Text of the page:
If the claim is true, what are we going to do about it, and maybe more importantly, who is “WE”? Even if the claim is only a half-truth, something needs to be done, and when I considered the kinds of people I’d want looking at and for solutions, I decided that the solvers would need confidence in asking tough questions and discerning what questions to ask in the first place. They would need strong problem-solving and critical-thinking skills. They would need to question claims and parse and evaluate evidence. They would need to take risks, and be willing to be wrong, and they would have to be the strongest of communicators, so that once they found a solution (or maybe many solutions) they could convince even the harshest skeptics that they’d done it.
Children, in their way, are great at this. They’re natural question-askers and information-seekers. They challenge authority (or at least, my boys do), and because so many things are novel to them, they try new things all the time without worrying so much about doing it right the first time. Children wonder and they ask why, and why, and why because their curiosity about how things work is never sated. Children aren’t great communicators, but they are malleable, and can be trained to be polite. To explain their thinking. To reason. And to do so with the same glee that they show us when they’re running after bubbles.
This is not to imply that I anticipate that children will solve major environmental crises, but that they have the right mindset to do so.
In the core mathematics courses, our focus is simultaneously on content and mindset. We can empower students to know statistics and calculus, but we can also train them to apply concepts and to leverage their knowledge to solve difficult and perhaps critical problems. We want our students to see that struggling with mathematical concepts is normal and temporary, and that we believe that they will succeed.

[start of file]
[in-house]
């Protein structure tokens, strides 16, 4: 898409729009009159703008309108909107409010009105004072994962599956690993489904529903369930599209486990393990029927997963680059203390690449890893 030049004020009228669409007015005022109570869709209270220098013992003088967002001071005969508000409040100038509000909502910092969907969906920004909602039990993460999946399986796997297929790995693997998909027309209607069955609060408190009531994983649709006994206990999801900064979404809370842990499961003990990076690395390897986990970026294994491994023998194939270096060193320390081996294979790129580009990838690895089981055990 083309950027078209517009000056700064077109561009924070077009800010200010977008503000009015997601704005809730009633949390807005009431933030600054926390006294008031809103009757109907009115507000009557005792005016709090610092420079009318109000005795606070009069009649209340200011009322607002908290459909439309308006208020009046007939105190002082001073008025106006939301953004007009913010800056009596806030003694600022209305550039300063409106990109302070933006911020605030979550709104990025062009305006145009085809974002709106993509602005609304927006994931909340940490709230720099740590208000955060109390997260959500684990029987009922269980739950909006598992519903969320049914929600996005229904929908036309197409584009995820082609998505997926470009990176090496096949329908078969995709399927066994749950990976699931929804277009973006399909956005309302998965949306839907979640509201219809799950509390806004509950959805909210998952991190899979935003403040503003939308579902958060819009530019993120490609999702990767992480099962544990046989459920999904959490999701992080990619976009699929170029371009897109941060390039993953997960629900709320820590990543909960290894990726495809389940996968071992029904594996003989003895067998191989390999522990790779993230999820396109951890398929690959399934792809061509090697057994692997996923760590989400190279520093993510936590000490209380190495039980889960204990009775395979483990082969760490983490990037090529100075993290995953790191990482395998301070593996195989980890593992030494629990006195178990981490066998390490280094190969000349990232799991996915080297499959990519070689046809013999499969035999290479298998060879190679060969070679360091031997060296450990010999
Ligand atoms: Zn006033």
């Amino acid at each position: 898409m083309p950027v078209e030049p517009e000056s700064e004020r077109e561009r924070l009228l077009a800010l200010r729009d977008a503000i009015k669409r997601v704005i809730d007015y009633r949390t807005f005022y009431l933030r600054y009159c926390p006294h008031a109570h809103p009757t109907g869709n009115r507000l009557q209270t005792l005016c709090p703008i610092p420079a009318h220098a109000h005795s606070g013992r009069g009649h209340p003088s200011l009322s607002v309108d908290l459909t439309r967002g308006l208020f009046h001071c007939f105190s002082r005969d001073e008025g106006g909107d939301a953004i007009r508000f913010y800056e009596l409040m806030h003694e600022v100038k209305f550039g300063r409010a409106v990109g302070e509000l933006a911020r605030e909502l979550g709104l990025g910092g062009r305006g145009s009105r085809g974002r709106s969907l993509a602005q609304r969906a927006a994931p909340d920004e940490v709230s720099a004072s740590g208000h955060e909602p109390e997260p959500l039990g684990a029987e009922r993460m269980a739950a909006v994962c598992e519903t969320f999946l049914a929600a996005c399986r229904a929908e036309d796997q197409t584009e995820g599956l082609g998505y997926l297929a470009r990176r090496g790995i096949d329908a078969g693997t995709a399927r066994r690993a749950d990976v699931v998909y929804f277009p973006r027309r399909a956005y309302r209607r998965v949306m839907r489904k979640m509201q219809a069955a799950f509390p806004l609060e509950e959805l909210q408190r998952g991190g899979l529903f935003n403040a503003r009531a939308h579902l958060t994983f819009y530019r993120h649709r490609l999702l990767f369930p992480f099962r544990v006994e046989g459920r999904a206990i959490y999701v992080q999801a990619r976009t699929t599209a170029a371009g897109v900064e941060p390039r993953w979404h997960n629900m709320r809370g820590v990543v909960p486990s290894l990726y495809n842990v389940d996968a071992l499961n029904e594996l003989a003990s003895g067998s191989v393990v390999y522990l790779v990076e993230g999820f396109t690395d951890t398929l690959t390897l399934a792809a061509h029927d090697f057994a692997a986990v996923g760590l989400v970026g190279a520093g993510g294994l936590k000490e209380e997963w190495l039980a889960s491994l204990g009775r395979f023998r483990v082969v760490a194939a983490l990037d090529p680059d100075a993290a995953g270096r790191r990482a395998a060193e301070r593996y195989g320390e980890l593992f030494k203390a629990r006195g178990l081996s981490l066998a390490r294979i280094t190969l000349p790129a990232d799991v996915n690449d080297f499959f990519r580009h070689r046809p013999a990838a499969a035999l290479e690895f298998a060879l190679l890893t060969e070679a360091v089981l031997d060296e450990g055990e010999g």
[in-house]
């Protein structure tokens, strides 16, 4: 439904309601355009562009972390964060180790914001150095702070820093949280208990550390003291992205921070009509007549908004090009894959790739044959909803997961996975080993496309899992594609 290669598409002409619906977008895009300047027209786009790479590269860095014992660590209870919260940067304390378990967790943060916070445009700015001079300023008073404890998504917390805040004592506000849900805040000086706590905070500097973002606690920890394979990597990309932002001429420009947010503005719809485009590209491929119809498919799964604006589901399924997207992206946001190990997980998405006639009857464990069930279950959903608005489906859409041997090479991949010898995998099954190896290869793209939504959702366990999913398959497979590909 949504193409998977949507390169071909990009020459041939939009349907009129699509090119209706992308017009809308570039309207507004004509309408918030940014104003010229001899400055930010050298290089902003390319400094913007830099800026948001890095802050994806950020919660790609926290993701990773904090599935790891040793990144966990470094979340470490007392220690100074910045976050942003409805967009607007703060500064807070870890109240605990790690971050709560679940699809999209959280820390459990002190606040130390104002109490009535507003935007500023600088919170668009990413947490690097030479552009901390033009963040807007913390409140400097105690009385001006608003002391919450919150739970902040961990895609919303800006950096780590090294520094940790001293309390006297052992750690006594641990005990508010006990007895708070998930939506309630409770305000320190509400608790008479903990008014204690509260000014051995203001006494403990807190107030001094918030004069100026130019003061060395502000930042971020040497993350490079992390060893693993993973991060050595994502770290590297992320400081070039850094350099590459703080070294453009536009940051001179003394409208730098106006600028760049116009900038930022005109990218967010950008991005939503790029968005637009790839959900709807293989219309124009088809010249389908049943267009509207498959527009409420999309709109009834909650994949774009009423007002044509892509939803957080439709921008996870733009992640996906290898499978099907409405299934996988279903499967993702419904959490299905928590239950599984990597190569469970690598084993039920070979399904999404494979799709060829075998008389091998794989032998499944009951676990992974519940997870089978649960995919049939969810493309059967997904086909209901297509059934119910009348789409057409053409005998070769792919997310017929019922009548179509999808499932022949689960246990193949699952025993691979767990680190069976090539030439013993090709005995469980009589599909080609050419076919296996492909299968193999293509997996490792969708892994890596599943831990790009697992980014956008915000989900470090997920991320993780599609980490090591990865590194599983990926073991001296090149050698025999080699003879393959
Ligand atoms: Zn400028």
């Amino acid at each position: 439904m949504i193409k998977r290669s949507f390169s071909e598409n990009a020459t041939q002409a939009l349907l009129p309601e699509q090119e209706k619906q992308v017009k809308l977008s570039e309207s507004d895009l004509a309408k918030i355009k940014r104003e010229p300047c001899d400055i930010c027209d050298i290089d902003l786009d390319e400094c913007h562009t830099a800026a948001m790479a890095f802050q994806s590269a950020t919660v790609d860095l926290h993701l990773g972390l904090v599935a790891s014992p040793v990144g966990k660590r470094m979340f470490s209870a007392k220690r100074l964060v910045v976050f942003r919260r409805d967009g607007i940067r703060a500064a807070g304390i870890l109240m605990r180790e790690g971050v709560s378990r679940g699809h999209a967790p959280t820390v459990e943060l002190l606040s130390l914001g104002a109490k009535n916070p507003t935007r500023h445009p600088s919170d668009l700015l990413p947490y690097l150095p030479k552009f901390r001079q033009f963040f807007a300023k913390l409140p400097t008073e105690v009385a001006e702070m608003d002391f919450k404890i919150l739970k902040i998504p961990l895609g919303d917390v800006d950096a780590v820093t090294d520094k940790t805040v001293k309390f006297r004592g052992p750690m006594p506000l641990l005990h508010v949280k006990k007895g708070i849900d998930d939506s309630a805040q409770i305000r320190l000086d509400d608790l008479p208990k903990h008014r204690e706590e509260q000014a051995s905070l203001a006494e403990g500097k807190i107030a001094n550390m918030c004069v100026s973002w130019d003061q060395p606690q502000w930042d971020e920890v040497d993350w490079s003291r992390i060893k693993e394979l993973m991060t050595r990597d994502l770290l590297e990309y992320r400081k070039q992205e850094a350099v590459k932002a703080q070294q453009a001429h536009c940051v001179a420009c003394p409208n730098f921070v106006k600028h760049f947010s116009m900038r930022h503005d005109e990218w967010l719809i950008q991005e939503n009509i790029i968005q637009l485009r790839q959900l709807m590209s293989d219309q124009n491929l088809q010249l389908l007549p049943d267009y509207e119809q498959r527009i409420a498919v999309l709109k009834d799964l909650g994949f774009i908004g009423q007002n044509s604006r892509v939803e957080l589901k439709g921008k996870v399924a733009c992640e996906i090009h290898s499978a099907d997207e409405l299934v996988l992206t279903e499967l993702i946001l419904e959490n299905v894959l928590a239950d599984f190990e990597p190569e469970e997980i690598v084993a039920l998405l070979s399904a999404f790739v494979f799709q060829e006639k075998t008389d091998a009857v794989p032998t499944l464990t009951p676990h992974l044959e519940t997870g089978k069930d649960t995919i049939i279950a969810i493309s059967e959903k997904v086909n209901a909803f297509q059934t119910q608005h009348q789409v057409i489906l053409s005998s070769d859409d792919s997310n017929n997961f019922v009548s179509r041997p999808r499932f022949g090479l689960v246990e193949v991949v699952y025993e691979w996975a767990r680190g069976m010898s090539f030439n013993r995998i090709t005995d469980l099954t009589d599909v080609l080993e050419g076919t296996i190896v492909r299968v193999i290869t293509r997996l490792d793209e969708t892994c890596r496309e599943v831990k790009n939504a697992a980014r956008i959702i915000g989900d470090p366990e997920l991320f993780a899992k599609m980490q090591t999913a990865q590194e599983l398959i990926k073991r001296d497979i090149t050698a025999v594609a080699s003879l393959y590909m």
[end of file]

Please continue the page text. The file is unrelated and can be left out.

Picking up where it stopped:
Students succeed when they can look in disbelief at quantitative claims, and demonstrate willingness to seek to prove or disprove them. Mathematics students find patterns, take large problems apart into smaller ones, and then combine solutions to the small problems to solve the whole. In the core, we help students establish a learning community, and to ask how they can use their considerable strengths (even, perhaps especially, the nonmathematical ones) to succeed in a world that is more and more dependent on data and technology, reasoning, and computation.
Our mission is to evoke curiosity about new ways of thinking, and connect to, collaborate with, and challenge one another as we invite students to contribute to our mathematics community. Through inquiry, creativity, and vital, relevant conversation, we instill habits of abstract and applied mathematical thinking and examine the impact of mathematics on our world.
We believe that all students will make contributions that make our world feel, and perhaps be, more whole and less fractured. We believe that the core mathematics courses teach students to apply a critical lens to conjectures about global and local issues, boost curiosity, increase confidence, and establish the need for a growth mindset. And our sincere hope is that our students can re-establish the absolute joy of learning. It’s just like the joy of popping bubbles, without the slimy soap film.
-Dr. Stephanie Salomone